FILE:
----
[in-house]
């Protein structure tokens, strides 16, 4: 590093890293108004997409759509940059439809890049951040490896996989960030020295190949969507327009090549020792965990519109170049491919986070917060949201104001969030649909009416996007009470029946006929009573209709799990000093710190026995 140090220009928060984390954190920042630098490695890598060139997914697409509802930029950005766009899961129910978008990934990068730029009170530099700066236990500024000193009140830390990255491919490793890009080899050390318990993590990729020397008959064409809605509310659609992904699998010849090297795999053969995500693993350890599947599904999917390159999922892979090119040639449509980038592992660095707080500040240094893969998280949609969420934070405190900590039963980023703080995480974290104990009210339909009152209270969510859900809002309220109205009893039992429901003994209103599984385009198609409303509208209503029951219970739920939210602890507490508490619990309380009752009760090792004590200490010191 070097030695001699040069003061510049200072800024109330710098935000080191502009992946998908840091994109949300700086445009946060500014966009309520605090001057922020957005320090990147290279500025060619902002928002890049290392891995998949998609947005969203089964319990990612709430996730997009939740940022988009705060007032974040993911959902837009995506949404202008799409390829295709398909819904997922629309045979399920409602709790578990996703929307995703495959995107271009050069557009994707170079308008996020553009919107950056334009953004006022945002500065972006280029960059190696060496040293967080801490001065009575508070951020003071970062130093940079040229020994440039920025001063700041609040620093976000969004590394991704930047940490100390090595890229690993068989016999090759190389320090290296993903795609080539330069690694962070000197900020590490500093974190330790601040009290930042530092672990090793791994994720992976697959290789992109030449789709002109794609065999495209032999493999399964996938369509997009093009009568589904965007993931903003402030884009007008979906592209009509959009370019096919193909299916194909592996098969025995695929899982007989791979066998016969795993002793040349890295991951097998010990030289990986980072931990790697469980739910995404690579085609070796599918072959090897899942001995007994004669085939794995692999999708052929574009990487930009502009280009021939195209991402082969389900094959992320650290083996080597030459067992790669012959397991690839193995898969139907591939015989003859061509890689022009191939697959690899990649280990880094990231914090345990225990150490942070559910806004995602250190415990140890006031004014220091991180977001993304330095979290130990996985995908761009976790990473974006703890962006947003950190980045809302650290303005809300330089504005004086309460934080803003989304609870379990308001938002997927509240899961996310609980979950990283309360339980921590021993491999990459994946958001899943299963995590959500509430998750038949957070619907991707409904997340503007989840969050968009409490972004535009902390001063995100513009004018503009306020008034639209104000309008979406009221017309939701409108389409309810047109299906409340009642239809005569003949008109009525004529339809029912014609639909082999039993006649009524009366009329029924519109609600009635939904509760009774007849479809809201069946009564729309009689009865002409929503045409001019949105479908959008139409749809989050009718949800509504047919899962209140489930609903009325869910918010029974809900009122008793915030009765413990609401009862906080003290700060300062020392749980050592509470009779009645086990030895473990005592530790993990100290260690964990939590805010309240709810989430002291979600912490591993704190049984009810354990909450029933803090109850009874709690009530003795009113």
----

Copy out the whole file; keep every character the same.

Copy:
[in-house]
């Protein structure tokens, strides 16, 4: 590093890293108004997409759509940059439809890049951040490896996989960030020295190949969507327009090549020792965990519109170049491919986070917060949201104001969030649909009416996007009470029946006929009573209709799990000093710190026995 140090220009928060984390954190920042630098490695890598060139997914697409509802930029950005766009899961129910978008990934990068730029009170530099700066236990500024000193009140830390990255491919490793890009080899050390318990993590990729020397008959064409809605509310659609992904699998010849090297795999053969995500693993350890599947599904999917390159999922892979090119040639449509980038592992660095707080500040240094893969998280949609969420934070405190900590039963980023703080995480974290104990009210339909009152209270969510859900809002309220109205009893039992429901003994209103599984385009198609409303509208209503029951219970739920939210602890507490508490619990309380009752009760090792004590200490010191 070097030695001699040069003061510049200072800024109330710098935000080191502009992946998908840091994109949300700086445009946060500014966009309520605090001057922020957005320090990147290279500025060619902002928002890049290392891995998949998609947005969203089964319990990612709430996730997009939740940022988009705060007032974040993911959902837009995506949404202008799409390829295709398909819904997922629309045979399920409602709790578990996703929307995703495959995107271009050069557009994707170079308008996020553009919107950056334009953004006022945002500065972006280029960059190696060496040293967080801490001065009575508070951020003071970062130093940079040229020994440039920025001063700041609040620093976000969004590394991704930047940490100390090595890229690993068989016999090759190389320090290296993903795609080539330069690694962070000197900020590490500093974190330790601040009290930042530092672990090793791994994720992976697959290789992109030449789709002109794609065999495209032999493999399964996938369509997009093009009568589904965007993931903003402030884009007008979906592209009509959009370019096919193909299916194909592996098969025995695929899982007989791979066998016969795993002793040349890295991951097998010990030289990986980072931990790697469980739910995404690579085609070796599918072959090897899942001995007994004669085939794995692999999708052929574009990487930009502009280009021939195209991402082969389900094959992320650290083996080597030459067992790669012959397991690839193995898969139907591939015989003859061509890689022009191939697959690899990649280990880094990231914090345990225990150490942070559910806004995602250190415990140890006031004014220091991180977001993304330095979290130990996985995908761009976790990473974006703890962006947003950190980045809302650290303005809300330089504005004086309460934080803003989304609870379990308001938002997927509240899961996310609980979950990283309360339980921590021993491999990459994946958001899943299963995590959500509430998750038949957070619907991707409904997340503007989840969050968009409490972004535009902390001063995100513009004018503009306020008034639209104000309008979406009221017309939701409108389409309810047109299906409340009642239809005569003949008109009525004529339809029912014609639909082999039993006649009524009366009329029924519109609600009635939904509760009774007849479809809201069946009564729309009689009865002409929503045409001019949105479908959008139409749809989050009718949800509504047919899962209140489930609903009325869910918010029974809900009122008793915030009765413990609401009862906080003290700060300062020392749980050592509470009779009645086990030895473990005592530790993990100290260690964990939590805010309240709810989430002291979600912490591993704190049984009810354990909450029933803090109850009874709690009530003795009113």